A key resistance area was opposing the nomination of David Friedman, the Trump lawyer who has called J Street “worse than kapos,” as ambassador to Israel. There was resignation at J Street to his confirmation, but also determination to make clear that he was not acceptable to a hefty portion of the Jewish community. J Street activists dropped off a petition at the Senate with 40,000 signatures opposing the nomination. The NCJW’s Kaufman said she declined to participate in a recent Presidents Conference Israel tour only because some participating organizations backed Friedman.

Alan Solow, an Obama backer who for a period chaired the Presidents Conference, counseled engagement should Trump veer back toward the two-state solution (he recently came out as an agnostic). So did Ben-Ami.

Marchers with the National Council of Jewish Women and other Jewish organizations assembled on the National Mall for the Women’s March on Washington, Jan. 21, 2017. (Ron Sachs)
Marchers with the National Council of Jewish Women and other Jewish organizations assembled on the National Mall for the Women’s March on Washington, Jan. 21, 2017. (Ron Sachs)

Talk of access may be quixotic, if not delusional. Trump may indeed press forward for two states, but his administration is freezing out most Jewish groups seeking access. Kaufman said that under other presidents, Jewish groups would reach out to an administration’s Jewish liaison to address incidents like the recent spike in threats on Jewish community centers and vandalism in cemeteries.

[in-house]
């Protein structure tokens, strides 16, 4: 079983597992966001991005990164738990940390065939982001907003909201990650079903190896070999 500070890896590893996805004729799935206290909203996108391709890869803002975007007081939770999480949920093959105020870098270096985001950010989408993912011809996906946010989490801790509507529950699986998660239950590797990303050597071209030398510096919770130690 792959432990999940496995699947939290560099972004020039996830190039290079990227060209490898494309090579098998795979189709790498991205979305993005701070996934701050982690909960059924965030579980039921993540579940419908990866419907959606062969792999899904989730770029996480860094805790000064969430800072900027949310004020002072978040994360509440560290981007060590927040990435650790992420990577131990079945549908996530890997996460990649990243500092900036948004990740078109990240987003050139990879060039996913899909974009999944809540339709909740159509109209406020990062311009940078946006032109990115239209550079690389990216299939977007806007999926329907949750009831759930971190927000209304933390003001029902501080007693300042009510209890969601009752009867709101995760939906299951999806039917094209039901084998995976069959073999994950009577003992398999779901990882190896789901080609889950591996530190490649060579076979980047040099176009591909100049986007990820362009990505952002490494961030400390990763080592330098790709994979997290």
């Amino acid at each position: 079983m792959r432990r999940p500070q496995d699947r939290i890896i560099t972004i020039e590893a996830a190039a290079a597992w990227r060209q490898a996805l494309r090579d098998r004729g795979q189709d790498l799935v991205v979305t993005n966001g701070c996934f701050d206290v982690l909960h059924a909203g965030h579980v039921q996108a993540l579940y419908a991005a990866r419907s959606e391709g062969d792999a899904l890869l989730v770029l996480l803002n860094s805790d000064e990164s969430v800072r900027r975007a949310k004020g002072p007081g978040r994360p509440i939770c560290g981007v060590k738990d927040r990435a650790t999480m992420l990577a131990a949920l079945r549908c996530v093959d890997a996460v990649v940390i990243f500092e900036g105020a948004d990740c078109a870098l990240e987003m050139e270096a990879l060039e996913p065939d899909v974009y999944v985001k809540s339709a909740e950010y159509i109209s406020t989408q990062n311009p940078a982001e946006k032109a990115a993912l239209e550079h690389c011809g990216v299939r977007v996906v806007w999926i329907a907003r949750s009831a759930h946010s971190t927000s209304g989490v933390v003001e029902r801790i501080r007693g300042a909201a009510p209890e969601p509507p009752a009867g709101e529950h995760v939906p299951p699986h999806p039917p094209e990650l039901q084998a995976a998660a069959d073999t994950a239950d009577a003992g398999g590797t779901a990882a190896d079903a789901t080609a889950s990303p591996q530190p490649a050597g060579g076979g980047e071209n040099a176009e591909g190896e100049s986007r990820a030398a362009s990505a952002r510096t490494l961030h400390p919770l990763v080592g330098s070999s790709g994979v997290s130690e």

She turned to Bernstein: “Do you know who that is?”

Bernstein rejoined, “I don’t think there is one.”

Indeed, JCPA said Jared Kushner, Trump’s son-in-law and his point of access on Jewish issues, did not respond to multiple requests from JCPA to speak, according to the organization. The White House did not respond to a request for comment.

That might have been for the better, according to Jewish officials at the JCPA conference. Kaufman said she would have given Bernstein “heat” had Kushner appeared, and Jeremy Burton, the Boston JCRC director, said the Trump administration included officials who should be considered acceptable and others who should be considered unacceptable to the American Jewish community.